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Directors face 'reckless trading' rap if accounts skirt Covid impact

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Warning: Directors have been told they need to fully explain their assessment of their company’s prospects of survival. Stock image

Warning: Directors have been told they need to fully explain their assessment of their company’s prospects of survival. Stock image

Warning: Directors have been told they need to fully explain their assessment of their company’s prospects of survival. Stock image

Company directors face potentially dire consequences if they fail to robustly set out the risks Covid-19 poses to their business, according to auditors at Deloitte.

Regulators have allowed flexibility for when accounts for 2019 must be submitted to the Companies Office.

But the content, including the "going concern" section that must assess a company's prospects of survival, needs to be fully explained, according to Glenn Gillard, partner in audit and assurance at Deloitte.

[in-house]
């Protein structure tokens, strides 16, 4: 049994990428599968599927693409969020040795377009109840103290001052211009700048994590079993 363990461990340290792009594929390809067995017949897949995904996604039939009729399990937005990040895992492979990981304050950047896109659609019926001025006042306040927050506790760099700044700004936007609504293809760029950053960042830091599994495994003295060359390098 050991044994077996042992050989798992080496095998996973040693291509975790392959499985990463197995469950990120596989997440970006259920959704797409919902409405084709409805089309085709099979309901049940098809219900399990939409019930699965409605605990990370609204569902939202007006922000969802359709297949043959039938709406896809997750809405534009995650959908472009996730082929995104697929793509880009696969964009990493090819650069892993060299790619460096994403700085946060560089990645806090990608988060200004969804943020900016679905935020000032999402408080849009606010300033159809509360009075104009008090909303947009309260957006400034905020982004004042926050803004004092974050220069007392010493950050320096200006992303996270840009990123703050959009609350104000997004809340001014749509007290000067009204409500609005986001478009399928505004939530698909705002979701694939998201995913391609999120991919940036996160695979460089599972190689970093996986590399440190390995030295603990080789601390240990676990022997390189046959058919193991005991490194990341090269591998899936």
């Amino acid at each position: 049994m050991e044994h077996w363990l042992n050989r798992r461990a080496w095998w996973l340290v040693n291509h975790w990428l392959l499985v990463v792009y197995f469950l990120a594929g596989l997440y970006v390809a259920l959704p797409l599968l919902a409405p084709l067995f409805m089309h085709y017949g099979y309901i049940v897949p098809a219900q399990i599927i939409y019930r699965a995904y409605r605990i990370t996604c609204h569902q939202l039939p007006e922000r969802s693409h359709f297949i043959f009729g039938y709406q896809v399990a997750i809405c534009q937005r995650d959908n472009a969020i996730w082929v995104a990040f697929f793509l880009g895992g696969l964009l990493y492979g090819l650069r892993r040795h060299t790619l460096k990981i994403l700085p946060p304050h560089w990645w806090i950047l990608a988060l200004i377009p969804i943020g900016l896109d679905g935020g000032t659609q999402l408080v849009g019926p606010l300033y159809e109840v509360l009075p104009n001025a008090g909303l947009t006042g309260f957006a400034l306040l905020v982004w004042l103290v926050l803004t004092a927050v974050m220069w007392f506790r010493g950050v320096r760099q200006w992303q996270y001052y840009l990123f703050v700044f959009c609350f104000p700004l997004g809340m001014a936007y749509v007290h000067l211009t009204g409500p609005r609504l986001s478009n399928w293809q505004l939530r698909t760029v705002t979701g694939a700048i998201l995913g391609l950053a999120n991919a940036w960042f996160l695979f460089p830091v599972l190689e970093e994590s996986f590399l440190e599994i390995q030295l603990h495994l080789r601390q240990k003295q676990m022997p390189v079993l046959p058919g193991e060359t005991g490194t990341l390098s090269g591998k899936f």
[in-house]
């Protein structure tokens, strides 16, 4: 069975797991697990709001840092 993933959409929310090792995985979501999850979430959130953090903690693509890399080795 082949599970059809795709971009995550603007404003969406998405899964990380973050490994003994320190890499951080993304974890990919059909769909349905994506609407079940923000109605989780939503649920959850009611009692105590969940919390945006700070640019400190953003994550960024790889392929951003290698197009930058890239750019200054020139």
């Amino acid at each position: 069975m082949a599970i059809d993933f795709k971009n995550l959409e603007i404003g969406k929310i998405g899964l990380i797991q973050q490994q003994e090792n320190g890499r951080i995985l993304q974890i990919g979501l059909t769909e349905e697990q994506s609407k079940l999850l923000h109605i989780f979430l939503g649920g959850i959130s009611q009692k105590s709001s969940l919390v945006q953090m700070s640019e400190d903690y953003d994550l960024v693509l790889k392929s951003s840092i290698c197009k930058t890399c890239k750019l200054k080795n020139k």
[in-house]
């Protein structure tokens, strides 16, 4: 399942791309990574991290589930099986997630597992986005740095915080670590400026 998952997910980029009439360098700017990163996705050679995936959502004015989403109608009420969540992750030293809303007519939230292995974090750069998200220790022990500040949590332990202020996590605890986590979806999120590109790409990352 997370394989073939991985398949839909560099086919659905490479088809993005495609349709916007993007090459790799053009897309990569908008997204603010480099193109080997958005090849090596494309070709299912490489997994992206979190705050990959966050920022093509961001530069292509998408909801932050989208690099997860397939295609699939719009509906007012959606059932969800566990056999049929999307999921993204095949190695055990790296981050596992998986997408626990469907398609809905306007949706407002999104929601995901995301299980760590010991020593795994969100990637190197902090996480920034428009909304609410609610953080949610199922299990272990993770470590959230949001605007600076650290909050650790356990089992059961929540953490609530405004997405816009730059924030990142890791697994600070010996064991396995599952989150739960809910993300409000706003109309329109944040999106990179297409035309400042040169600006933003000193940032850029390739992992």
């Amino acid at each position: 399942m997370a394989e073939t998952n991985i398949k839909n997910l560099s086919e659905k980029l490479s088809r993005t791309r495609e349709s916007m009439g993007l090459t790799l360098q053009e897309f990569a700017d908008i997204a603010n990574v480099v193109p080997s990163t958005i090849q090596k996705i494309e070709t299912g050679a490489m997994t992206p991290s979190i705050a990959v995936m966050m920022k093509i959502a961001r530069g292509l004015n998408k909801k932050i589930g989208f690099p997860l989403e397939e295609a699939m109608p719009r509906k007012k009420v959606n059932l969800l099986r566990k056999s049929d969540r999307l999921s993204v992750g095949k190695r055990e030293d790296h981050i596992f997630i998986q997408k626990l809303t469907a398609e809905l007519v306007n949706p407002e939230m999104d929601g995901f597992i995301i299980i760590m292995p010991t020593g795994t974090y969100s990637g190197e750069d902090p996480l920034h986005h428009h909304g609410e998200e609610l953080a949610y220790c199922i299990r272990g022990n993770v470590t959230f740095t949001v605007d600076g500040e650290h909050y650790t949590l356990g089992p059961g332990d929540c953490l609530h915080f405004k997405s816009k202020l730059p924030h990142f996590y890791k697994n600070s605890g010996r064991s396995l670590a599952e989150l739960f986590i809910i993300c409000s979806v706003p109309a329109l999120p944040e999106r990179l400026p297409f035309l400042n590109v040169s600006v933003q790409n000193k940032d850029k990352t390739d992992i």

"Directors can't just say the outlook is very uncertain because of Covid-19, they have to make a robust assessment or run the risk of being found to have been recklessly trading the business," he said.

A finding of reckless trading against a director can have dire consequences - including being made liable for the debts of a collapsed company and being restricted from serving as a director in future.

Michael Hartwell, Deloitte's head of audit and assurance, said that companies' core reporting obligations haven't changed but they face increased challenges to assess the impact of the current crisis on their financial strength, liquidity and viability.

"If more of your future revenue will be online what does that mean in terms of valuing bricks and mortar assets as recoverable assets?"

Documenting work and simply taking stock of assets is all more difficult, he said.

Tougher standards for auditors themselves following recent scandals in the UK mean the profession is obliged to push companies to be able to support specific financial judgments.

"Our advice to clients has been to take as many data points as you can and consider them against multiple scenarios," he said.

Irish Independent